On December 7, the federal government released the proposed Regulatory Framework for an Oil and Gas Sector Greenhouse Gas Emissions Cap. At the same time, the federal government also released its Roadmap for the Decarbonization of Canada’s Oil and Gas Sector 

The proposed Regulatory Framework will create specific limits on greenhouse gas (GHG) emissions between 2026 and 2030 and beyond, as well as associated cap-and-trade systems 

The proposed Regulatory Framework would apply to upstream activities including exploration and the production of crude oil and natural gas. This would include the oil sands, conventional oil, offshore oil and gas production. Natural gas production (including liquified natural gas) and processing are also included.  

The proposed Framework would not include downstream activities (refining products for end-users), as these activities are already covered by the Clean Fuel Regulations.  

National Impact 

The federal government noted that the oil and gas sector is both an important economic driver and emitter in Canada. In 2022, the sector directly accounted for 7.2% of Canada’s nominal GDP and contributed $12 billion annually on average (between 2017 and 2021) to government revenues. The sector directly and indirectly employed 412,600 Canadians in 2022. At the same time, the sector is collectively Canada’s largest emitter, accounting for 28% of all CO2 emissions in 2021. In 2019, the sector produced 201MT of CO2e (MT = 1,00,000 tonnes). The emission intensity of the sector though has decreased over time from a combination of energy efficiency, fuel switching and deploying new clean technologies.  

Emissions Cap 

The proposed Framework would cap emissions (phased-in beginning in 2026) to between 106 and 112 MT of GHGs in 2030. This level is 35% to 38% below the 2019 emission levels. The legally allowed upper emissions limit would be 131 to 137 MT by 2030 (or 20 – 23% below 2019 levels). The upper limit is based on forecasts of what is technically achievable based on modelling from the Canada Energy Regulator. The upper limit would further decrease over time.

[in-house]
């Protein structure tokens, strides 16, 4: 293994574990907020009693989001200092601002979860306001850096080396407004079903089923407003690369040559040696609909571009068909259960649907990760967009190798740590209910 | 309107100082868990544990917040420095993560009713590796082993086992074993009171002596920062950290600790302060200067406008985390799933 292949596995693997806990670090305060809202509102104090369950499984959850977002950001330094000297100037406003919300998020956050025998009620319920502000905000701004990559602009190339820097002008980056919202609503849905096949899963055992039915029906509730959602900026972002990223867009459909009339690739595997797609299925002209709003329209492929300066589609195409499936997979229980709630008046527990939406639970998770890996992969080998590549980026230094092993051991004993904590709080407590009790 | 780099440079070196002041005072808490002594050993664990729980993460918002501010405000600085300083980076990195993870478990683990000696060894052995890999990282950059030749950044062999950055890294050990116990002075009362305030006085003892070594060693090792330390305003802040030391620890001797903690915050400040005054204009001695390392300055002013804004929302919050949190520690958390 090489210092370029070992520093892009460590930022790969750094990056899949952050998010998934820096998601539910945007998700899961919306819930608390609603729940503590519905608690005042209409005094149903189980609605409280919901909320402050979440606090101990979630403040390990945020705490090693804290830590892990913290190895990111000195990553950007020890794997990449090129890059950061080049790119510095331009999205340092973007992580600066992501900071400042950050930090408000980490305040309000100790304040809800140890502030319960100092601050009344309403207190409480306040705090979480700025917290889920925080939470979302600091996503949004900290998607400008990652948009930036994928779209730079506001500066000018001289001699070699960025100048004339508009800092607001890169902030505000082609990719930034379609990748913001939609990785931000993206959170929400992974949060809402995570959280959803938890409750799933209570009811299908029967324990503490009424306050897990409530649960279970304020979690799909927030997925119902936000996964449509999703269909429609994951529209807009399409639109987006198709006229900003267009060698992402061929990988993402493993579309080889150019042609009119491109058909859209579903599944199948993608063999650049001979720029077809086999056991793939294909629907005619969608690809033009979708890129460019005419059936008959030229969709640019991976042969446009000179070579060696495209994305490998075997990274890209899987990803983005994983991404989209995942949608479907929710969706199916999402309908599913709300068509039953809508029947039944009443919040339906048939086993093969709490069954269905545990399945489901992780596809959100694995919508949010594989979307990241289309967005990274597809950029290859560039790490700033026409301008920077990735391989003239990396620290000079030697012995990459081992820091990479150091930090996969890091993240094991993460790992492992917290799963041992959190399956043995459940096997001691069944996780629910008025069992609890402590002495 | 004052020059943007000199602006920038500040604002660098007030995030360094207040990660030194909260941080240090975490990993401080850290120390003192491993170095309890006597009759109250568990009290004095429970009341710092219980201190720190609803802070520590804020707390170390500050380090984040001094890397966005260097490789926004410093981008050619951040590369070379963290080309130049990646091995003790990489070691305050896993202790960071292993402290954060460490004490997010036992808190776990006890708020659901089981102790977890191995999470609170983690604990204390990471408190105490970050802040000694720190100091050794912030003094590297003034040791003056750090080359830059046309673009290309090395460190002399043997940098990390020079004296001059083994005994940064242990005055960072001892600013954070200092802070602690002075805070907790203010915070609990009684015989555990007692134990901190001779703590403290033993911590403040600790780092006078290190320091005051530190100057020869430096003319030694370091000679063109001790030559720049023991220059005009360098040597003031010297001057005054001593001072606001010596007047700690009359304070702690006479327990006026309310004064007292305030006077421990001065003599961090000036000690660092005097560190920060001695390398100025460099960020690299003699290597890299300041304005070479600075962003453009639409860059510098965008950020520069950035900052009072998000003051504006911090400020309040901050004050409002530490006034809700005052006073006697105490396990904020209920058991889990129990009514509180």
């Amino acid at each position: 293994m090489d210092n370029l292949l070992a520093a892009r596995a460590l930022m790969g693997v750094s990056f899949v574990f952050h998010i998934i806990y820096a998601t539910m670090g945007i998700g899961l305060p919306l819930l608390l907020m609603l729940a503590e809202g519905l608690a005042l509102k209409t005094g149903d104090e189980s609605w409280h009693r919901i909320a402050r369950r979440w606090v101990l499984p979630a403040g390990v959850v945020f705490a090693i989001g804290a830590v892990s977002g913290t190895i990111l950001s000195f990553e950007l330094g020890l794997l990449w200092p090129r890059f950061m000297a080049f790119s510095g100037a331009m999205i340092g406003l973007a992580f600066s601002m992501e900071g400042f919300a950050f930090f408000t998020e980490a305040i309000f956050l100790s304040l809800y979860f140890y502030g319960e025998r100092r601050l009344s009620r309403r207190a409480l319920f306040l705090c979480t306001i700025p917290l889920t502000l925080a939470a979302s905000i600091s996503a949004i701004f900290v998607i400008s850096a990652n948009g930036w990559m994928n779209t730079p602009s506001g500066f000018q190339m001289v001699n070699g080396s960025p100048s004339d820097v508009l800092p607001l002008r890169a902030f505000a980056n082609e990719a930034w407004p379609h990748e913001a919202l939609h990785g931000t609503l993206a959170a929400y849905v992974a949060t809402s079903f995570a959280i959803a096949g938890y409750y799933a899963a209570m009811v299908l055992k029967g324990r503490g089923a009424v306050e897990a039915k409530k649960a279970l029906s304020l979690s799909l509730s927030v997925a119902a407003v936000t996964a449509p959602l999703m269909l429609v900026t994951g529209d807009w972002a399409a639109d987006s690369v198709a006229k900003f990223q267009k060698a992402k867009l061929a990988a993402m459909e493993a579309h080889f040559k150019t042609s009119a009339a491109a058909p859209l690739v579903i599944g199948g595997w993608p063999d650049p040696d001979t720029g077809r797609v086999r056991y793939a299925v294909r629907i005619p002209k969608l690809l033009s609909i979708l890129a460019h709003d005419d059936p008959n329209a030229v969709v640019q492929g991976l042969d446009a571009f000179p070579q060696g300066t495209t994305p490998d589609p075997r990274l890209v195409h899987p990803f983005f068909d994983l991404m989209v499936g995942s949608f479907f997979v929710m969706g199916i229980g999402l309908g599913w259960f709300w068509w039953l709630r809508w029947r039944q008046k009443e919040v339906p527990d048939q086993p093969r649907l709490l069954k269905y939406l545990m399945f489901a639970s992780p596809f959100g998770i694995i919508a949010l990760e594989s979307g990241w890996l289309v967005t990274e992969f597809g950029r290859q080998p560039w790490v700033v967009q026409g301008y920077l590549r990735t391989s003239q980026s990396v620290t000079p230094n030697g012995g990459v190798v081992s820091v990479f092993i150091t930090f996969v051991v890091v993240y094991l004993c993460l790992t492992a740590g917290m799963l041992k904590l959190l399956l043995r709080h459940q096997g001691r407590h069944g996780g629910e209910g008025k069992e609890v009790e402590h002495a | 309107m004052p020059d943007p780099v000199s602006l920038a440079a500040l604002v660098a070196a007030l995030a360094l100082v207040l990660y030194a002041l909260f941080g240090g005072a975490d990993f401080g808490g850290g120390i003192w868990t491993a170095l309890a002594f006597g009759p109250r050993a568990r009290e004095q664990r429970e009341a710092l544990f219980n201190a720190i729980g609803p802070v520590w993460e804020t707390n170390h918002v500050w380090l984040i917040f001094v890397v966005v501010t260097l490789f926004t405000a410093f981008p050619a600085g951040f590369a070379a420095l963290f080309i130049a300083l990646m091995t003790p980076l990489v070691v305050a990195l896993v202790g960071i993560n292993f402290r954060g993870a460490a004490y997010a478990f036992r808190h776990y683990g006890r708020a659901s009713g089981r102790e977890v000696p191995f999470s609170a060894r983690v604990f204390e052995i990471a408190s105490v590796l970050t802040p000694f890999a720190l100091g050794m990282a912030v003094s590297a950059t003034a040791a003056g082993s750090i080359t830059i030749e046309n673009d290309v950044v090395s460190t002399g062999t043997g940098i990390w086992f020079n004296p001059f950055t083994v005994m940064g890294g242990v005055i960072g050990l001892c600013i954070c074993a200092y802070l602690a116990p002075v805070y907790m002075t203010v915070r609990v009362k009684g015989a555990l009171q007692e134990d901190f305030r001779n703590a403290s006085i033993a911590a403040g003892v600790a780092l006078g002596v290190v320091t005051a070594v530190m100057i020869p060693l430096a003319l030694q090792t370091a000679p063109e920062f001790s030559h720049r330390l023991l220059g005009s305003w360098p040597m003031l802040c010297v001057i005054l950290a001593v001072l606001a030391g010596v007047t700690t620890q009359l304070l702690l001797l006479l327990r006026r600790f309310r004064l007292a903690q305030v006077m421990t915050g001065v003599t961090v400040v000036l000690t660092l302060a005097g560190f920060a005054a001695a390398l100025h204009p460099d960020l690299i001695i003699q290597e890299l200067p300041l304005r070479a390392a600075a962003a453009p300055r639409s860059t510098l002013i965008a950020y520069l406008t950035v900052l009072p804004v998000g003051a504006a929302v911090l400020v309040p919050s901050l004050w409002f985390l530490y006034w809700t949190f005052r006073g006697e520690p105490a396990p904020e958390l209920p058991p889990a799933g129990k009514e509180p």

The federal government has not proposed limits on production, although increasing production would require further lowering of the emission intensity to meet the cap.   

Source: Estimated and projected oil and gas sector emissions (Mt CO2e) in 2019 and 2030: Environment and Climate Change Canada, A Regulatory Framework to Cap Oil and Gas Sector Greenhouse Gas Emissions, 2023.

Industry Reactions 

  • “…the unintended consequences of the draft framework announced today of a cap-and-trade system with an interim target of a 35% to 38% emissions reductions below 2019 by 2030 could result in significant curtailments – making this draft framework effectively a cap on production.”

– Lisa Baiton, President and CEO, Canadian Association of Petroleum Producers, CAPP news release

  • “It is our view that existing, economy-wide carbon pricing systems, including provincial equivalents such as Alberta’s Technology, Innovation and Emissions Reduction (TIER) system, already provide appropriate regulation to drive emission reductions toward net zero by 2050. Imposing an emissions cap, with additional regulatory complexity, does nothing to advance the certainty necessary for the planned multi-billion-dollar decarbonization projects to proceed.”

– Kendall Dilling, President, Pathways Alliance, Pathways Alliance news release 


The federal government is receiving feedback on the proposed Regulatory Framework until February 5, 2024. You can share feedback via PlanPetrolieretGazier-OilandGasPlan@ec.gc.ca 

In mid-2024, the government plans to public the proposed cap-and-trade regulations, with the final regulations released in 2025.  

The Regulations are targeted to come into force in 2025. Facilities would be required to register by the end of 2026 and activities covered would be effective January 1, 2026. Compliance periods would be every three years.